I visited the doctor on Monday with David to update our physicals for this home study.  I haven’t had an xray of my spine in YEARS and I do mean years.  I hide from them whenever I can…and it didn’t take my doctor long to find out why.  “Candace!” she said. “Do you know what your back looks like?”  Yes, I knew.  I know the sharp curve in my spine by heart…the one that makes the right side of my rib cage stick out like a hunch back.  The one that I see first in every picture of me…that I have become a pro at hiding in my clothes and in the way I stand when I am thinking about it.  The one that I am quite sure many people notice, but stay far away from mentioning out of sheer politeness.  I was born with scoliosis and we never noticed it until my growth had sealed my plight for life (barring major, major surgery).  My doctor practically begged me at this appointment to get it looked at by an orthopedic.  On the way home, David mentioned the xrays again and I groaned. “That’s exactly why I hate getting xrays.  I don’t want anyone to see that… to mention it… to know that it’s so bad.”  And David answered me profoundly and he wasn’t even trying.  He said something to the tune of, “I don’t see what the big deal is, Candace.  It is no different than the problems that we have to take care of in Kate or will have to in Naomi.”  You see, I have always viewed my scoliosis as making me less of a person…weird…different…unacceptable.  In that moment it was like Jesus was saying, “If you keep thinking of yourself this way, you are going to have to think the very same thing about your daughters.”  If I had been abandoned in China, I would be “special needs”…less adoptable…one of the children that people have to “pray hard” about before they accept or turn down.

Katherine Hope is the furthest thing from the”special needs” label that will undoubtedly follow her around while she walks on this earth.  She is healthy and happy and strong.  She is light and joy and peace.  She is beauty and love and laughter.  She is redeemed…just like me.  And no physical disability, no mental issues, no label can change that.  Yes, we are special, and yes, we are desperately needy…for Him.  We have a Creator who formed us and shaped us in the womb for maximum effect and purpose.  He knew exactly what He was doing.  He made us perfect in every way. EVERY WAY.  No, we didn’t ask to be different, but He saw the job we needed to do…He saw the ways that He would get glory…He saw that nothing…none of our tears, our hurt, our pain…NOTHING would be wasted.  And He knew the moments that we would need to lean on Him the most…He knew the intricate details that would require a desperate cry for help…He knew that perfection in the eyes of the world was no kind of perfection at all.  So He twisted a little piece there and left out a little piece here…He worked His skillful hands into our bodies, our souls, and our hearts and when He was done, He said to Himself, “This. THIS. This is good.”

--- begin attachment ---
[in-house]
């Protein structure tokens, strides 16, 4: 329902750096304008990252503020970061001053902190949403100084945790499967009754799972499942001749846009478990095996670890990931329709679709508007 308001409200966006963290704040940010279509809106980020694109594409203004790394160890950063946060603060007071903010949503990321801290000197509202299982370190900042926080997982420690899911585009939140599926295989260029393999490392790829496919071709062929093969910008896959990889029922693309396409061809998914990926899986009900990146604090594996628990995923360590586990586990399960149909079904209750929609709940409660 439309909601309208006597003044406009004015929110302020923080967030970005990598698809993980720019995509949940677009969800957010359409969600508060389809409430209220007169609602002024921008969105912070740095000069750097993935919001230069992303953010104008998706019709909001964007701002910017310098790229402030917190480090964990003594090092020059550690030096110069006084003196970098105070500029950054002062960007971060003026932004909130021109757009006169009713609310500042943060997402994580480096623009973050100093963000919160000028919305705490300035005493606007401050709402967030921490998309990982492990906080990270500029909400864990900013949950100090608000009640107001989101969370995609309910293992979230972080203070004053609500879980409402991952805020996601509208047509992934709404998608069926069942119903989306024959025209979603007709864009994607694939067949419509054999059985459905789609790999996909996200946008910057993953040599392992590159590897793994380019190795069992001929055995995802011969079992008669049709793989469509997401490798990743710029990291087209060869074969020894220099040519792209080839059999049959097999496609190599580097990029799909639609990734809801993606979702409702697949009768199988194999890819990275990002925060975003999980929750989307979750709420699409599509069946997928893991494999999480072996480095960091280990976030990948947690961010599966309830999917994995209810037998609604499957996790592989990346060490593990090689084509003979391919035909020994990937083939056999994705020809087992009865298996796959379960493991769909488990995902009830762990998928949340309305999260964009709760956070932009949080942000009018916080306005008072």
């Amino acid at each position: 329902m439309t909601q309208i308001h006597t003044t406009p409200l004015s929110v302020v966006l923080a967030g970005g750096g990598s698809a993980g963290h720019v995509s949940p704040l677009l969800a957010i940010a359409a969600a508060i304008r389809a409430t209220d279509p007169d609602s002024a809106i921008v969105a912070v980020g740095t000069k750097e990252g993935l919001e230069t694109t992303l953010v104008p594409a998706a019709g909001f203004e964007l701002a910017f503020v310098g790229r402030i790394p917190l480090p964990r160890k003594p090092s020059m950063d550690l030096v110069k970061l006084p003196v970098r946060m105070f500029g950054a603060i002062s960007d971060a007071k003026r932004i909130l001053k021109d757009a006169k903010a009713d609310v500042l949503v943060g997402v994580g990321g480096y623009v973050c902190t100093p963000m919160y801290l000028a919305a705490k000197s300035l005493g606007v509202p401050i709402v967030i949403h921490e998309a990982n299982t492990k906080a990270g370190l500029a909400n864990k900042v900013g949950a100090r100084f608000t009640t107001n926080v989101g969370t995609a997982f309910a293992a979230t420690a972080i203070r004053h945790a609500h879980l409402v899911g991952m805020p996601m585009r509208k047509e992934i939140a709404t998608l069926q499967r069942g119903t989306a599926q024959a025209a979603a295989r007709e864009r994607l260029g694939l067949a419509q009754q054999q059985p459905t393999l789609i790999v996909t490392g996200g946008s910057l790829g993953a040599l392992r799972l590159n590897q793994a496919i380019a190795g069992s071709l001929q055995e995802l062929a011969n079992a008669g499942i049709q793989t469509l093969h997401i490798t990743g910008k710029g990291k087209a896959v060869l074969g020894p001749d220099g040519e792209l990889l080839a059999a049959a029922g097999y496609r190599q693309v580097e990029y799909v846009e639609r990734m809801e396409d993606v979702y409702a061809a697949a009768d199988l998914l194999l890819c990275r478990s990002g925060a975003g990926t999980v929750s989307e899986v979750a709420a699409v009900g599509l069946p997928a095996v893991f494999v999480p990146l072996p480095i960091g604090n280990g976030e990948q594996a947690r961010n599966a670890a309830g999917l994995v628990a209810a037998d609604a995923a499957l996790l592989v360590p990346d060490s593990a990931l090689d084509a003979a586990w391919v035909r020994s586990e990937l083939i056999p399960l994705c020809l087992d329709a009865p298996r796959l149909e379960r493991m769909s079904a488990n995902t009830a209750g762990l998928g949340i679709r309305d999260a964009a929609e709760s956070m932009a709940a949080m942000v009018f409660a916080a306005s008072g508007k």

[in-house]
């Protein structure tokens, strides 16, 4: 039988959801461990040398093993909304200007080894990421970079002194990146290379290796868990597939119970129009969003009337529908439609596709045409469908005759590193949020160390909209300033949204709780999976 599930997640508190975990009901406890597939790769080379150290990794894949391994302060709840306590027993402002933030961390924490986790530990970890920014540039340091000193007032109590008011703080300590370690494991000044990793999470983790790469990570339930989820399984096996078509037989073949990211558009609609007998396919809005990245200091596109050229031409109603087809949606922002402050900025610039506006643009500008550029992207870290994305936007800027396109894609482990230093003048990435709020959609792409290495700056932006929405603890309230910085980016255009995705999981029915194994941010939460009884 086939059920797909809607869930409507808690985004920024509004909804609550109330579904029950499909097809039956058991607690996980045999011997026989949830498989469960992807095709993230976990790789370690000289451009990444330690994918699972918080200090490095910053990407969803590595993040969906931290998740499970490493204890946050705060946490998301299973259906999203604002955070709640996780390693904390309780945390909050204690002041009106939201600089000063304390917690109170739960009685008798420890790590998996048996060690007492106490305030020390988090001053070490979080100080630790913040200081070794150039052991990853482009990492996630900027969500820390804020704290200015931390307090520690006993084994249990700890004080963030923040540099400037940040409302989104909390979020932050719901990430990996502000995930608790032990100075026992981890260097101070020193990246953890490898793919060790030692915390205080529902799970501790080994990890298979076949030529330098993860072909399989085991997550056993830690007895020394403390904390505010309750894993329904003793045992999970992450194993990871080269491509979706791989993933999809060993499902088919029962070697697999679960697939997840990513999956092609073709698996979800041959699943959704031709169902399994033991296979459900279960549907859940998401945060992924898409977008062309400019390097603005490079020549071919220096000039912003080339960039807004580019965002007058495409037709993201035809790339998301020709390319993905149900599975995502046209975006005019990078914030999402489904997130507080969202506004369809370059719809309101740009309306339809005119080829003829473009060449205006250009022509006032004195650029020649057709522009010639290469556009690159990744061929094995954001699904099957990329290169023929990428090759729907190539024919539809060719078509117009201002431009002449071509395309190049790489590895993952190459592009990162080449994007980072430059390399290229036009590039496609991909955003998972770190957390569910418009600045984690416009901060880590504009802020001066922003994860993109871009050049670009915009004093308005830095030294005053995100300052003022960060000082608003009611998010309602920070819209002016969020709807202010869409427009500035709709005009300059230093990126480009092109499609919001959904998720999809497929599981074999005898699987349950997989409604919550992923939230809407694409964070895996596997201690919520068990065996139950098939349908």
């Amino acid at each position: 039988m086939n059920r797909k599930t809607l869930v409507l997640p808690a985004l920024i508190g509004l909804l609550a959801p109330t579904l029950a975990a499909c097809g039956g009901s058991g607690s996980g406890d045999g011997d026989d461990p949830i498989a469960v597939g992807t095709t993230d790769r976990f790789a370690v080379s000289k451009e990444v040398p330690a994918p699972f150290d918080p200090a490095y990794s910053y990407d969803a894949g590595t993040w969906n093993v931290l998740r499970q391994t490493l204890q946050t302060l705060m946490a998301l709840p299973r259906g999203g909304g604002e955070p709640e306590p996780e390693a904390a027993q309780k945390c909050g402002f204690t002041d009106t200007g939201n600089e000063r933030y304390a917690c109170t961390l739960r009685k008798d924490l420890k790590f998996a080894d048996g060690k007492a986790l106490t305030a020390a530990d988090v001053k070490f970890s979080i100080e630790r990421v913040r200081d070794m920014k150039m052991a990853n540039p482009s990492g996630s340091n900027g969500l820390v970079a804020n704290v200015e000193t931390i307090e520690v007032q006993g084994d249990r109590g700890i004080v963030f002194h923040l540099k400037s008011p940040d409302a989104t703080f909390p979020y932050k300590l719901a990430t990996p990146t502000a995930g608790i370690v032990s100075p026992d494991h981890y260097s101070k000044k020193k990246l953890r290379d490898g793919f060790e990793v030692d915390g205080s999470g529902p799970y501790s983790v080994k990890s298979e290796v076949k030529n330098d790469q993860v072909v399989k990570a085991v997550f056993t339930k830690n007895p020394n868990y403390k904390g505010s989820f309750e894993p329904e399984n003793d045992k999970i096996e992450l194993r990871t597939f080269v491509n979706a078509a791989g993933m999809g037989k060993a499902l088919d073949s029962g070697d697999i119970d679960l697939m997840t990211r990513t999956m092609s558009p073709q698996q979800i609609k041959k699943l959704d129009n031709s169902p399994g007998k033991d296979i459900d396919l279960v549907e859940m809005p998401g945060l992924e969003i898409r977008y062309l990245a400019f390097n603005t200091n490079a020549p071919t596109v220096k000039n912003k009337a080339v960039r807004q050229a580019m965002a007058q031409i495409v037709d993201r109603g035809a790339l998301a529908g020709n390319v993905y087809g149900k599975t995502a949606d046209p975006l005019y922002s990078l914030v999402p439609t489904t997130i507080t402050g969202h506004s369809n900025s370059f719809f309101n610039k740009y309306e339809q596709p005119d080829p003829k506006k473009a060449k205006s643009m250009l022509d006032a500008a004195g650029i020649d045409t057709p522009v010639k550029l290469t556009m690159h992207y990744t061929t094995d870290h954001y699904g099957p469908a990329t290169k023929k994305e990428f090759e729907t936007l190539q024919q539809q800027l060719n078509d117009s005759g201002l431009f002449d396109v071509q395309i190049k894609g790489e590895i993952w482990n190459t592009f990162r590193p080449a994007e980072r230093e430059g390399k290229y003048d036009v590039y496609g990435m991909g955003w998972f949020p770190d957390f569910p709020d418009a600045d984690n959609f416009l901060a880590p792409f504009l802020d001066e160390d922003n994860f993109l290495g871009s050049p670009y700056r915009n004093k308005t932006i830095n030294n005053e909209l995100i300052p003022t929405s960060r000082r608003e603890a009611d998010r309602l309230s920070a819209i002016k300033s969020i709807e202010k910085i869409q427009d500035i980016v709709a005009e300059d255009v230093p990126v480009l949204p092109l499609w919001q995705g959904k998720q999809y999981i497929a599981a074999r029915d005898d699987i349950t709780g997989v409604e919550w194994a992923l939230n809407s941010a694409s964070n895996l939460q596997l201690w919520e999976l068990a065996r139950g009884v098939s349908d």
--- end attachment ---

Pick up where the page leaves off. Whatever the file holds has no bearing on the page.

I no longer look at people the same way.  It’s almost as if, through this process of bringing home Kate, God has implanted into me a little bit of His vision.  I see the people that we all easily label and cast off as “special needs” and I see their complete beauty… their beauty that surpasses anything a “normal” person could have to offer.  I see how they pray longer, how they worship more fully, how they ask for help when they need it… they are free from prideful entanglements and unrealistic expections.  They carry an innocence that must be sweet savor to our God.  They know the pain of surgeries, of rejections, of chronic illnesses and it shapes them into these admirable people who most walk right past without realizing what they are missing. There is a holiness to their lives and it is a privilege to know them when one lets down their guard and gets close enough.  This is what I now seek out and run after…those closest to the heart of the Saviour.  The people rejected by the world have an audience immediately with Him…those of us with “special needs”.

Open up this box to which you have assigned certain people in your life… around your life… that need to be in your life.  You will find that only fear labels and categorizes and ostracizes.  You may not ever understand completely, but you will have more joy in meeting those of us that were created differently.  He hides the most magnificent treasures in the plainest packages.